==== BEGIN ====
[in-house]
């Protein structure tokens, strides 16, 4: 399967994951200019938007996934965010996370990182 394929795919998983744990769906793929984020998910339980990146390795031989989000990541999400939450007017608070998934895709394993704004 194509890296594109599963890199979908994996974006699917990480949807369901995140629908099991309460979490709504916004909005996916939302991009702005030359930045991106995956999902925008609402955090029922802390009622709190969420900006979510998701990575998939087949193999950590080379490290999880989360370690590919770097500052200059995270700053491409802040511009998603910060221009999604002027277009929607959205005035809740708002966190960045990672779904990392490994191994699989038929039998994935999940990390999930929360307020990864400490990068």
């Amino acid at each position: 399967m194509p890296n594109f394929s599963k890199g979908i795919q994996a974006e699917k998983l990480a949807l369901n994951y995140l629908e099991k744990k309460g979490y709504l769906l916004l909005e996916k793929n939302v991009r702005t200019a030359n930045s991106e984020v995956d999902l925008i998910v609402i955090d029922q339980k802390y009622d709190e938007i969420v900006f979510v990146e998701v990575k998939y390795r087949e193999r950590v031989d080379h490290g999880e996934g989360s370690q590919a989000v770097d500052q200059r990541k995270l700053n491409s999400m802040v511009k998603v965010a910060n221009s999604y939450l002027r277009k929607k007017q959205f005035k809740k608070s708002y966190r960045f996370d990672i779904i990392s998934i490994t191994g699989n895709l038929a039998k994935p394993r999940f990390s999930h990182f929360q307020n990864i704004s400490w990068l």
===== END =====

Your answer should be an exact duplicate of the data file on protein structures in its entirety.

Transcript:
[in-house]
């Protein structure tokens, strides 16, 4: 399967994951200019938007996934965010996370990182 394929795919998983744990769906793929984020998910339980990146390795031989989000990541999400939450007017608070998934895709394993704004 194509890296594109599963890199979908994996974006699917990480949807369901995140629908099991309460979490709504916004909005996916939302991009702005030359930045991106995956999902925008609402955090029922802390009622709190969420900006979510998701990575998939087949193999950590080379490290999880989360370690590919770097500052200059995270700053491409802040511009998603910060221009999604002027277009929607959205005035809740708002966190960045990672779904990392490994191994699989038929039998994935999940990390999930929360307020990864400490990068």
């Amino acid at each position: 399967m194509p890296n594109f394929s599963k890199g979908i795919q994996a974006e699917k998983l990480a949807l369901n994951y995140l629908e099991k744990k309460g979490y709504l769906l916004l909005e996916k793929n939302v991009r702005t200019a030359n930045s991106e984020v995956d999902l925008i998910v609402i955090d029922q339980k802390y009622d709190e938007i969420v900006f979510v990146e998701v990575k998939y390795r087949e193999r950590v031989d080379h490290g999880e996934g989360s370690q590919a989000v770097d500052q200059r990541k995270l700053n491409s999400m802040v511009k998603v965010a910060n221009s999604y939450l002027r277009k929607k007017q959205f005035k809740k608070s708002y966190r960045f996370d990672i779904i990392s998934i490994t191994g699989n895709l038929a039998k994935p394993r999940f990390s999930h990182f929360q307020n990864i704004s400490w990068l």